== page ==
Wednesday, January 12, 2011

Our tube feeding journey!! Start to FINISH (as best as I can portray it)

The only place I know where to start is day 1... Auriana was born on September 17, 2008. She was 3 lbs. 10 oz. and we knew she had a heart defect (Complete AV Canal) and found out 8 hours later that she definitely had Down Syndrome as well as another heart defect (large PDA). She was immediately placed in the NICU at MCG and put on TPN feeds (IV fluids) for 2 days. On day 3, an OG (down mouth) tube was placed and she was fed a small amount every few hours of a high calorie formula. A few days later the tube was switched to an NG (down nose) tube, as formula was slowly increased. One nurse did attempt a few times over the next few days to bottle feed her, but I was never allowed to breast feed her... actually I was told that breast feeding this baby could KILL (right?) her! We brought her home 15 days later still on NG feeds, weighing at this point about 5 pounds, and were told we could attempt to bottle feed her but not to expect much luck. We did attempt for a few weeks and she threw up so much and was so uncomfortable and tired that the doctors recommended we stop bottle feeds all together. So we did. The next few months would be about weight gain weight gain weight gain... we had to get her big enough for surgery to repair her heart defects. Well, she gained 7 pounds over the next 5 months or so and was ready for her heart surgery in February 2009. Heart repair success!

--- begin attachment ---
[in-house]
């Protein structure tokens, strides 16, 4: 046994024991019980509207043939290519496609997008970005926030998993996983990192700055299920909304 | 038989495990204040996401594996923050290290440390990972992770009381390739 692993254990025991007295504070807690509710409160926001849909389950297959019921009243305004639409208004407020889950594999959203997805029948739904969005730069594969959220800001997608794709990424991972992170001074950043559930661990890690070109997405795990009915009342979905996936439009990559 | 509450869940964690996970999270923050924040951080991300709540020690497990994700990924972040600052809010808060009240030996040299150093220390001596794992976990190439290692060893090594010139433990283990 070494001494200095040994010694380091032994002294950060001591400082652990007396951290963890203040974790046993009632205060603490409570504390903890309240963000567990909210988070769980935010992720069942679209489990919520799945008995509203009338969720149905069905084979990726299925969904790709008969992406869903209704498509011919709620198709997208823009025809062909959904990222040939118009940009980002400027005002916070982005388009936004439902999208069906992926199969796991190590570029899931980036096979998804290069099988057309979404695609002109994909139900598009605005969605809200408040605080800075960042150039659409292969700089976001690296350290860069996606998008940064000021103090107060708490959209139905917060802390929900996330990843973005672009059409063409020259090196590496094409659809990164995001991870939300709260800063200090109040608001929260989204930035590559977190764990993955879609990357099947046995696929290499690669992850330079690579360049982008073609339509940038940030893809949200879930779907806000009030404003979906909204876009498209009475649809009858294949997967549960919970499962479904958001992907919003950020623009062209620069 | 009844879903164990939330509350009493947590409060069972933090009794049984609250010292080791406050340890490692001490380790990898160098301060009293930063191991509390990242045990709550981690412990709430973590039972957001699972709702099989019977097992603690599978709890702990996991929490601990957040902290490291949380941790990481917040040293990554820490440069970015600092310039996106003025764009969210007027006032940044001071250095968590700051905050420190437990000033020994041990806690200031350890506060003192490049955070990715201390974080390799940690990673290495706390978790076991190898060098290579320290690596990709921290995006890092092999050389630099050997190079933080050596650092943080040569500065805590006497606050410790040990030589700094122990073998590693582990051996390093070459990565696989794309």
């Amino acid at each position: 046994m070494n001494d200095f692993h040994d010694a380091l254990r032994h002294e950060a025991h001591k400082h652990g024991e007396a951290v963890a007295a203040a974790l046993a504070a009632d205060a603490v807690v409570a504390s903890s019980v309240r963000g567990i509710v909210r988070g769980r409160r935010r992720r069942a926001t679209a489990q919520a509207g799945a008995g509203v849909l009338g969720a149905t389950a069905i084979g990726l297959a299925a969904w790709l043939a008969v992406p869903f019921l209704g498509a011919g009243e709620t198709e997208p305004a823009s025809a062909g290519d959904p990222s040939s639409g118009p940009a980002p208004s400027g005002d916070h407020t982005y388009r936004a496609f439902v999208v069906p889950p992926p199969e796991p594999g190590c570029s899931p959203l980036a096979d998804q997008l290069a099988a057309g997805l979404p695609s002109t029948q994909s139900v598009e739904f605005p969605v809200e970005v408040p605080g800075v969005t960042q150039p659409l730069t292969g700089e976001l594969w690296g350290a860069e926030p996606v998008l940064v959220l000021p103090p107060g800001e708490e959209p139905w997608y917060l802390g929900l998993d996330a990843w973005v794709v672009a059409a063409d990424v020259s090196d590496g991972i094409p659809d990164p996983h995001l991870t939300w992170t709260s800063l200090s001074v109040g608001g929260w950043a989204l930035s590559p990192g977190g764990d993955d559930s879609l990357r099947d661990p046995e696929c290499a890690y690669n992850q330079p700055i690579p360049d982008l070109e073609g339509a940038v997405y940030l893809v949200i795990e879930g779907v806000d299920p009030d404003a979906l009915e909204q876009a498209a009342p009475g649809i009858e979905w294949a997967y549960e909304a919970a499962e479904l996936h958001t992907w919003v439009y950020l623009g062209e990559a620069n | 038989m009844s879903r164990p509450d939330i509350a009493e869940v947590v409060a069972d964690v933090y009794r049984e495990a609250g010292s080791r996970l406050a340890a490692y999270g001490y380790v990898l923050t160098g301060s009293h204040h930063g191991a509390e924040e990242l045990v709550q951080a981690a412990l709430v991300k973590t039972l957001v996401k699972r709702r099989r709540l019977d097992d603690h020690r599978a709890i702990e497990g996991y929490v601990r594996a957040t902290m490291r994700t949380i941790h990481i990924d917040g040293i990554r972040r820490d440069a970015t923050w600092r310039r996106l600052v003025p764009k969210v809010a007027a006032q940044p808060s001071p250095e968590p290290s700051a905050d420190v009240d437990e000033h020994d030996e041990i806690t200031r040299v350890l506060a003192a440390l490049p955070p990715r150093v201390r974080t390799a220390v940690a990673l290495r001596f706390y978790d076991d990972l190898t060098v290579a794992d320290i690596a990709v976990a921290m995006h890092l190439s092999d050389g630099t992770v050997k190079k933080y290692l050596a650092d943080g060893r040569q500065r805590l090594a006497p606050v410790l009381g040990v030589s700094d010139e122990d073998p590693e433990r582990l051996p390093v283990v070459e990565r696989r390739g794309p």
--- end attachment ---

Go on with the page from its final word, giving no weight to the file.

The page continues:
We were then told to start trying to bottle feed again. But, by this point she had such horrible oral aversions that it was almost impossible! I managed to get her to take a few ounces a day for a few months, then we started feeding therapy. She would fight and scream every time we sat her down to eat... we tried baby cereal, bottle, cup, you name it! She would eat very little. So, she remained on the NG tube feeds as her main source of nutrition.